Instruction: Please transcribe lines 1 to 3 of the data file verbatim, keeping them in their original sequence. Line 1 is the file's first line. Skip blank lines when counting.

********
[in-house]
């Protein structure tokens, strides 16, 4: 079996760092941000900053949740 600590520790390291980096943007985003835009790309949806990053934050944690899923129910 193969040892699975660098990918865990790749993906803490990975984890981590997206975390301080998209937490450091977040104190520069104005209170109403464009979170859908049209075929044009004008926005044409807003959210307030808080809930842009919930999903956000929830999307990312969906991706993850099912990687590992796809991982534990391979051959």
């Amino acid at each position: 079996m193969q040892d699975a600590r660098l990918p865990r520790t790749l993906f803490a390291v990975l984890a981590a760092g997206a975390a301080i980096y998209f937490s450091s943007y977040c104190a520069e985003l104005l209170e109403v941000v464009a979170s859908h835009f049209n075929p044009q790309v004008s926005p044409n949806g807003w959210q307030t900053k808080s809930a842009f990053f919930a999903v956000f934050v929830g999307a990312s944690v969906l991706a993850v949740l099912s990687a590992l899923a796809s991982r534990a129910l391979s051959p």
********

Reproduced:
[in-house]
């Protein structure tokens, strides 16, 4: 079996760092941000900053949740 600590520790390291980096943007985003835009790309949806990053934050944690899923129910 193969040892699975660098990918865990790749993906803490990975984890981590997206975390301080998209937490450091977040104190520069104005209170109403464009979170859908049209075929044009004008926005044409807003959210307030808080809930842009919930999903956000929830999307990312969906991706993850099912990687590992796809991982534990391979051959």
């Amino acid at each position: 079996m193969q040892d699975a600590r660098l990918p865990r520790t790749l993906f803490a390291v990975l984890a981590a760092g997206a975390a301080i980096y998209f937490s450091s943007y977040c104190a520069e985003l104005l209170e109403v941000v464009a979170s859908h835009f049209n075929p044009q790309v004008s926005p044409n949806g807003w959210q307030t900053k808080s809930a842009f990053f919930a999903v956000f934050v929830g999307a990312s944690v969906l991706a993850v949740l099912s990687a590992l899923a796809s991982r534990a129910l391979s051959p």